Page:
Reflections on the Year 2008

H. William Batt



[Reprinted from GroundSwell, November-December 2008]


I sit in a strategic spot from which to look out at New York State politics, and one might think that my position here would give me much more access than it does. The reality is that the legislators here are not very available except to those who are able to pay to attend their various receptions and campaign rallies. But even if one does manage to capture their attention, sustaining their interest in an idea so "outside the box" as land value taxation is an even greater challenge. Most of them, frankly, don't have the diligence or interest to really study something so outside their preconceptions; so one is better off talking with one of their staffs. The staffers, in contrast, are often just out of graduate school, intellectually curious and idealistic, just the kind of subjects we should want to reach. Having once served among them in a somewhat comparable capacity, I'm often given entree to talk with them, especially when times are slower. I'd be lots more successful however, if I had better graphics and data to explicate our views; that's why I make continuous appeals to members of our movement for help in assembling such materials.

This year I faced the challenge of getting a commission appointed by the Governor in January to look beyond conventional solutions for property tax relief. Governor Spitzer, who soon thereafter would suffer an ignominious downfall, appointed his erstwhile primary rival, Nassau County Chief Executive Thomas Suozzi, to head a Commission on Property Tax Relief, to recommend to him and the legislature by December ways to mitigate the property tax burdens of homeowners. A mid-year interim report in June foretold what was finally coming in December: a property tax cap of 4% and a circuit breaker, despite their being ineffective in other states.

Four hearings held as the commission travelled the state were replete with stories of poor widows being driven out of their homes, of the incongruities between property taxes and income levels, and of the disparities between one region of the state and another. I testified as long as I was allowed at one of the hearings -- about five minutes -- and wrote about twelve papers for consideration of the Commission's staff under my name). But only one of the staffers had any real understanding of economics, and taking on the forces pressing for relief by conventional means was a daunting at best. But then came the crash in the state's economy, ensuring that little if any action to cut taxes could be enacted this year: the state suddenly faces shortfalls for the next three years amounting to the tens of billions! Not only do governments need every cent they can get to balance its budgets, the crash in property values makes it all but impossible to re-establish tax equity by quick re-assessments. The quandary faced governments at all levels, local, county, and state, will now have little chance of adopting short-run fiscal remedies of any sort.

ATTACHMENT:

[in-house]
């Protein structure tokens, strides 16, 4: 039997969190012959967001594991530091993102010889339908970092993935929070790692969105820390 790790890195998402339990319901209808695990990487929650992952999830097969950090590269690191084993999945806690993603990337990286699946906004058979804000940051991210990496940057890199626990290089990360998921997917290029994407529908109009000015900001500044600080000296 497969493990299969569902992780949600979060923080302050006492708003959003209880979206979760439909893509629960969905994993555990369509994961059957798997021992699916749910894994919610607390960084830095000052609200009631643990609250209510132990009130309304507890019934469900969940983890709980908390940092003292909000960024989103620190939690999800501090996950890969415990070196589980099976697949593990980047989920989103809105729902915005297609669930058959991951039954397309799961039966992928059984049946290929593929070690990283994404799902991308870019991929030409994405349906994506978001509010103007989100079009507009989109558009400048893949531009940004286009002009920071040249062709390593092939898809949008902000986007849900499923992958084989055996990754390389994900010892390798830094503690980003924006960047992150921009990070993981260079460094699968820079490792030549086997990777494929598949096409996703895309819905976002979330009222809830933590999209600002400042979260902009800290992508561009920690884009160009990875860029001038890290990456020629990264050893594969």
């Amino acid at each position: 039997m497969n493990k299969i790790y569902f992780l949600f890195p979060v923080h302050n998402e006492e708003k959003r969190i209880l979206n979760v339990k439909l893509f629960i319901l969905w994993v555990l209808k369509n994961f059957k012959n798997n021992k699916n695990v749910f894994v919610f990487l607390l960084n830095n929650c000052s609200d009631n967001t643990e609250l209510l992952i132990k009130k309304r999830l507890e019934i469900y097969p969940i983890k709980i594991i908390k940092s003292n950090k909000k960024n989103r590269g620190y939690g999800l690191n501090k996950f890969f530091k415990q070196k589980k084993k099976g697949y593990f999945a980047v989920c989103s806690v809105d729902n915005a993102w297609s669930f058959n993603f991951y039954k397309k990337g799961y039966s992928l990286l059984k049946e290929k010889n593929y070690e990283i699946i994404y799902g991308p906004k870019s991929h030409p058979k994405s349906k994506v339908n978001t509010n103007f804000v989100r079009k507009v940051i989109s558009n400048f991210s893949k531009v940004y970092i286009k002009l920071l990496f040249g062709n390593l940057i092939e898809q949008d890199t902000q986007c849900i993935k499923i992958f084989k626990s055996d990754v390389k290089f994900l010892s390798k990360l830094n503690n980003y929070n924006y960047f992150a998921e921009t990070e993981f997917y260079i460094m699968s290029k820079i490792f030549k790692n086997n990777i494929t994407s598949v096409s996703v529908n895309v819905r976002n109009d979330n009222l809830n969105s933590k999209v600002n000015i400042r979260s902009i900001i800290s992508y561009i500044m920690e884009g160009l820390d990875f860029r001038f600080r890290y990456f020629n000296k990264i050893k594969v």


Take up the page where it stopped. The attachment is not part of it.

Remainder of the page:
At the time the conclusions were being finalized, I sought lastly to demonstrate how unreliable and unfair the assessments are, so that understanding these problems might delay the enactment of measures that would compound the difficulties. Fortunately, I've connected with a proficient GIS technical person willing to work with me to address some of the challenges of this order. Together we have created land value maps of cities in the upstate area portraying how haphazardly the land assessments are performed. Given that buildings are continually depreciating and that land accounts for the growth in property values, getting those assessments consistent and accurate is pivotal in the institution of land value taxation, or for the conventional property tax for that matter. We have been able to put several sample cities online - see urbantools.org. -- and also able to present to the association of NYS GIS techies an explanation of what they can do using their tools to help assessors perform their jobs well. This has already yielded two more maps of upstate New York cities by an attendee who rose to the challenge. Seeing these maps puts assessors and revenue administrators on notice that better performance is called for if fair taxation is to obtain. We also managed to use GIS to map land values and simulate LVT in New London, CT.